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Privacy on Skype maybe compromised

New surveillance laws being planned in countries from the U.S. to Australia would compel makers of online chat software to build in backdoors for wiretapping. Since launch, Skype has been regarded as private, with its strong encryption and complex peer-to-peer network connections making calls almost impossible to intercept. For some time now, the popular video chat service has resisted taking part in online surveillance. However since Microsoft acquired it though, that may have changed today. And we won’t know about it.

Historically, Skype has been a major obstacle to law enforcement agencies. Skype was considered by experts to be virtually impossible to intercept. Police forces in Germany complained in 2007 that they could not spy on Skype calls and even hired agencies to develop covert Trojans to record suspects’ chats. At around the same time, Skype went on record stating that it could not conduct wiretaps because of its “peer-to-peer architecture and encryption techniques.”

Recently, however, hackers supposed that Skype made a change to its architecture this spring that could possibly make it easier to allow “lawful interception” of calls. Skype rejected the accusation, saying the restructure was an upgrade and had nothing to do with surveillance. Then when a blogger from the Slate website doggedly requested insight from Skype, he was told by a spokesperson that the company "co-operates with law enforcement agencies as much as is legally and technically possible."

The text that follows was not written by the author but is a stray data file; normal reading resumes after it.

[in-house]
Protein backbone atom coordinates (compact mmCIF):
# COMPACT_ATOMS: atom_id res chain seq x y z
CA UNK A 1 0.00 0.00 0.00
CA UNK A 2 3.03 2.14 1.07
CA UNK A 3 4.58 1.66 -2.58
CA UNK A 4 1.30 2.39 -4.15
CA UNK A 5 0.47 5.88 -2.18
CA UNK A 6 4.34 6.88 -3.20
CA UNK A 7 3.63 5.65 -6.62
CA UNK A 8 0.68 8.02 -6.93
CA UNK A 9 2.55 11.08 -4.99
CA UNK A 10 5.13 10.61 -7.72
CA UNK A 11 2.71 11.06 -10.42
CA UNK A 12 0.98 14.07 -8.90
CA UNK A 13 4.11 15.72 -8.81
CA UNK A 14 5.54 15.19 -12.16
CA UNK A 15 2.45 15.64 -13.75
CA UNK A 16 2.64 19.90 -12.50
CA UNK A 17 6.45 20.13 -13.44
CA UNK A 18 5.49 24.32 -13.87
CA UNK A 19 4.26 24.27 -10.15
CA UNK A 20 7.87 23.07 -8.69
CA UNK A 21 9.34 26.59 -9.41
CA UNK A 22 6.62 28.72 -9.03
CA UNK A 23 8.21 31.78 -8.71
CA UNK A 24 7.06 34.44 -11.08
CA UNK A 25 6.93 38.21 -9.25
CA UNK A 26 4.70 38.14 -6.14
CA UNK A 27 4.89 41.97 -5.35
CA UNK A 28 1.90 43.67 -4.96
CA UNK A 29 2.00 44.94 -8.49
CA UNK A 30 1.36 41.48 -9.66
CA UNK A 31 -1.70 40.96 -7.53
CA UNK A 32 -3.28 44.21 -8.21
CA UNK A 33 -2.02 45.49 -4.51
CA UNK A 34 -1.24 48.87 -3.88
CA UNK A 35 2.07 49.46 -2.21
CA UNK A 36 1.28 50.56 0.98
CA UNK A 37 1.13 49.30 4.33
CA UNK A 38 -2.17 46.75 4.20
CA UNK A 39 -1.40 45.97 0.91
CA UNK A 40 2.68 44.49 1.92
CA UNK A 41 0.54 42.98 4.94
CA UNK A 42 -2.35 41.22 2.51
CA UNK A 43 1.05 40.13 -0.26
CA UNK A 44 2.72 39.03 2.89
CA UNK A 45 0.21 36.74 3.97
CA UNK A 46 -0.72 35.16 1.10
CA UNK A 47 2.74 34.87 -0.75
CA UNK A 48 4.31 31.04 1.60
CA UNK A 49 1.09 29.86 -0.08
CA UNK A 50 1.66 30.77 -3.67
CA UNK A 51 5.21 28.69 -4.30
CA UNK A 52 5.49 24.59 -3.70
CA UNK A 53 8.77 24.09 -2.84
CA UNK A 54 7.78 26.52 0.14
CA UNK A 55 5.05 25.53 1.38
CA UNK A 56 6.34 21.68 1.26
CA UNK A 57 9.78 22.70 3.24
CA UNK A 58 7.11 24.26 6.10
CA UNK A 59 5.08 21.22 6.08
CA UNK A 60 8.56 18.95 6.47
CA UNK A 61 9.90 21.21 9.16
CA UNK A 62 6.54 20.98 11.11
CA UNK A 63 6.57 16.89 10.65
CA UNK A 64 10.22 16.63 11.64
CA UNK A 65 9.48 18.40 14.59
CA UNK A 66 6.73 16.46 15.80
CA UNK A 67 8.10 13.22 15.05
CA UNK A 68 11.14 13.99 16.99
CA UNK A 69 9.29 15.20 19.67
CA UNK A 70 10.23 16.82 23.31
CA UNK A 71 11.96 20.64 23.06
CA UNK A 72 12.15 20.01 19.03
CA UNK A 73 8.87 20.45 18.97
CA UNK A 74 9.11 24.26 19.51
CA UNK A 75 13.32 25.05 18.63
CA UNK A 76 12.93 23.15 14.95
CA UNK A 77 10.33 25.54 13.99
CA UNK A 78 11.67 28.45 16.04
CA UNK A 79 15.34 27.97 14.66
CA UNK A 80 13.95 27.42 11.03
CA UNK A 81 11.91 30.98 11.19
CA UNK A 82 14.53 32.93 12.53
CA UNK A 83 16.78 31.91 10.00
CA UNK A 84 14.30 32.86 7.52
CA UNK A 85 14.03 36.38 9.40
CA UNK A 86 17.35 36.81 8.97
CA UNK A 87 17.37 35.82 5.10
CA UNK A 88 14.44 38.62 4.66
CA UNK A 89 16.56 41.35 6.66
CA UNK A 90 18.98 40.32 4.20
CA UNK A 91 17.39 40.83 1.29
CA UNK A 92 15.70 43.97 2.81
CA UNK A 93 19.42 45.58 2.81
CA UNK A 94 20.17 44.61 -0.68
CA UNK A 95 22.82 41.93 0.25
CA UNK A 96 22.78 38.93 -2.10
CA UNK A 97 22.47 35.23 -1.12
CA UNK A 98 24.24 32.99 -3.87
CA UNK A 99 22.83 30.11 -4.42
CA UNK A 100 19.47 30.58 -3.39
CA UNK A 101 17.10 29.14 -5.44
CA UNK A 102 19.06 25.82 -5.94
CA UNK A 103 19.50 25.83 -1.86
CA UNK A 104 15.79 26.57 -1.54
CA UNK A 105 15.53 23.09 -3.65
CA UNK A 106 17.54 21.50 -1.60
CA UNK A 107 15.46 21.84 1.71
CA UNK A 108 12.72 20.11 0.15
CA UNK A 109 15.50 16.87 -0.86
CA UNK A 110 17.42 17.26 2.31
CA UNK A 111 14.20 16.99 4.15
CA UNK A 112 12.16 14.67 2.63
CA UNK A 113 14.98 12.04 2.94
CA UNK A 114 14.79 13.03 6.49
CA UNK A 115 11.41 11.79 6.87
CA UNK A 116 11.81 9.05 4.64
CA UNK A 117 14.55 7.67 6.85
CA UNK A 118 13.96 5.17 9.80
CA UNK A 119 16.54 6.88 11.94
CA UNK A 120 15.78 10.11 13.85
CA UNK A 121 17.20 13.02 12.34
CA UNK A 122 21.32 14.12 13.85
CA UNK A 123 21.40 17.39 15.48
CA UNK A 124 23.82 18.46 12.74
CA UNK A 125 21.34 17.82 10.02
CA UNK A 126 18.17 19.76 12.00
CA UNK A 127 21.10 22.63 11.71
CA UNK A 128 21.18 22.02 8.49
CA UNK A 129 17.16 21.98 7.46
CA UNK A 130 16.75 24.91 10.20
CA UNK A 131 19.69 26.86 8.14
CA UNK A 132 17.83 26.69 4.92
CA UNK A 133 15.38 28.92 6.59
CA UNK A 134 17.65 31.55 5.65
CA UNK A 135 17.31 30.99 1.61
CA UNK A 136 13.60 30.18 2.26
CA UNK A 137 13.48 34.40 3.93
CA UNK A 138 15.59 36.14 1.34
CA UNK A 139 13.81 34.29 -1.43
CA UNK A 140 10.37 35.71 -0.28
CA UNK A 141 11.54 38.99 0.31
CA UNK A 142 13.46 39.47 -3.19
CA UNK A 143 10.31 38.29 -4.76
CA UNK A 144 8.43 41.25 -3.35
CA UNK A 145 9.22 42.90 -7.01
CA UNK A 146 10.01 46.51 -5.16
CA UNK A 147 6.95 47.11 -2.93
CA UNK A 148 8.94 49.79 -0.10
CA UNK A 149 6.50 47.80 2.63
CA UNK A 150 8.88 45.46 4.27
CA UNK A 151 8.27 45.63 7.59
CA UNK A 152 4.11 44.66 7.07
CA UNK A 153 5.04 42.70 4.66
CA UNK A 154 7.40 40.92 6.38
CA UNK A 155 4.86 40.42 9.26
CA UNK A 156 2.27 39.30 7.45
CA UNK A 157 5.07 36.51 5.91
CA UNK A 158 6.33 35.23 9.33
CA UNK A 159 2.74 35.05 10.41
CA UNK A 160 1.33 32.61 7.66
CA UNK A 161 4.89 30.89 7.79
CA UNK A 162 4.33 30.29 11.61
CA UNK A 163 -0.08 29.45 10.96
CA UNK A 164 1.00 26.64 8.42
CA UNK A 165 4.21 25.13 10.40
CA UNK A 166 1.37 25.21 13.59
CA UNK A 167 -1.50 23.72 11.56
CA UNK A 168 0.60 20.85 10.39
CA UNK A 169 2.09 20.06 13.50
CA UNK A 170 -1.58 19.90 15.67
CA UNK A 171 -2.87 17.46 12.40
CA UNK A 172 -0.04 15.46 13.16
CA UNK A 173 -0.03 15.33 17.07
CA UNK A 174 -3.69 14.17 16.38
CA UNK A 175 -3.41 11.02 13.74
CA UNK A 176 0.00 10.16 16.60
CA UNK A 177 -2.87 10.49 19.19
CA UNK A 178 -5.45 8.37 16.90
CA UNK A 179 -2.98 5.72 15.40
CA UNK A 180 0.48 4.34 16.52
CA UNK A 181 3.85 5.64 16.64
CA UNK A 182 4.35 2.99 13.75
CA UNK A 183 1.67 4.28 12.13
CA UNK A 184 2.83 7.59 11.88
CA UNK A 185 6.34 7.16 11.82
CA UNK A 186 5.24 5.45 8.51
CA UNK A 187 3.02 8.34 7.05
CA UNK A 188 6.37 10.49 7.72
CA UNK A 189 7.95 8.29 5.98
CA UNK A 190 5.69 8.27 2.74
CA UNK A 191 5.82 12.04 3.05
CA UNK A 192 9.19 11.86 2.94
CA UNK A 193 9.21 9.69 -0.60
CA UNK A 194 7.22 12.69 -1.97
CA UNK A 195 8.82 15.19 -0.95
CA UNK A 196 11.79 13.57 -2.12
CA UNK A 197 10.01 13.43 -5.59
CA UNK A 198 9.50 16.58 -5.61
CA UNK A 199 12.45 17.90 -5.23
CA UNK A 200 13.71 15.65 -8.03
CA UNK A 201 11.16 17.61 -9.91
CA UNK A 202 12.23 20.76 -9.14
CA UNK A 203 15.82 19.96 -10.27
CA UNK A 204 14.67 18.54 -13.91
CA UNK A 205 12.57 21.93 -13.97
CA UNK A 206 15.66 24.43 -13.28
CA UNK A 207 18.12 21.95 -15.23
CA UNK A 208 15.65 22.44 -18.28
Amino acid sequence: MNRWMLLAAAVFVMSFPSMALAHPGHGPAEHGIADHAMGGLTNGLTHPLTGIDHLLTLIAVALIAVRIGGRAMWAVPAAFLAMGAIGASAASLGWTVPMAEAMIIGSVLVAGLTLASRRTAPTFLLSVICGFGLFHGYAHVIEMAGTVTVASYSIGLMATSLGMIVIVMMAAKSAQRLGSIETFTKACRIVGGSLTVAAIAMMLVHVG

That's a 180-degree turn in stance. When Microsoft took over Skype last year, it was granted a patent for "legal intercept" technology designed to "silently copy communication transmitted via the communication session" of VOIP services. There’s no evidence if that's been implemented, or what else has altered at Skype since the takeover. It does, however, seem that Skype's independence and determination to make a stand against wiretapping is changing—for the worse.

Under Section 3 of the privacy policy, it is written that Skype or its partners “may provide personal data, communications content and traffic data to an appropriate judicial, law enforcement or government authority lawfully requesting such data.” It also states that instant messages sent over Skype will be stored for a maximum 30 days “unless otherwise permitted or required by the law.”

It is perhaps not surprising that, with 663 million registered users reported in 2011, Skype has come under pressure to allow interception of calls. The general concern, though, is not the interception requests themselves but that Skype is not forthcoming about the status of its relationship with law enforcement.